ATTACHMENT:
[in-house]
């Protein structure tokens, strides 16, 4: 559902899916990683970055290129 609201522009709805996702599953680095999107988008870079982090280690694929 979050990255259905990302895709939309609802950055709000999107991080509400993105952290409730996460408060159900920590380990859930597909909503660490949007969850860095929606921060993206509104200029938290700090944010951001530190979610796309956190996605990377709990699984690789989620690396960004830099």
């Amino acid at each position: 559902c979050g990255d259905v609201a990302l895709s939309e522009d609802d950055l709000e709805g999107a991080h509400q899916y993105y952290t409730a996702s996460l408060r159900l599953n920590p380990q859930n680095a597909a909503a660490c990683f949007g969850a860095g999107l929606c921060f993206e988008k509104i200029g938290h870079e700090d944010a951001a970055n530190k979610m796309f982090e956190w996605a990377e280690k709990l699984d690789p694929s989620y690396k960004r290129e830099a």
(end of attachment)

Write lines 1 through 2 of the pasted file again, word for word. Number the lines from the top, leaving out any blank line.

[in-house]
């Protein structure tokens, strides 16, 4: 559902899916990683970055290129 609201522009709805996702599953680095999107988008870079982090280690694929 979050990255259905990302895709939309609802950055709000999107991080509400993105952290409730996460408060159900920590380990859930597909909503660490949007969850860095929606921060993206509104200029938290700090944010951001530190979610796309956190996605990377709990699984690789989620690396960004830099």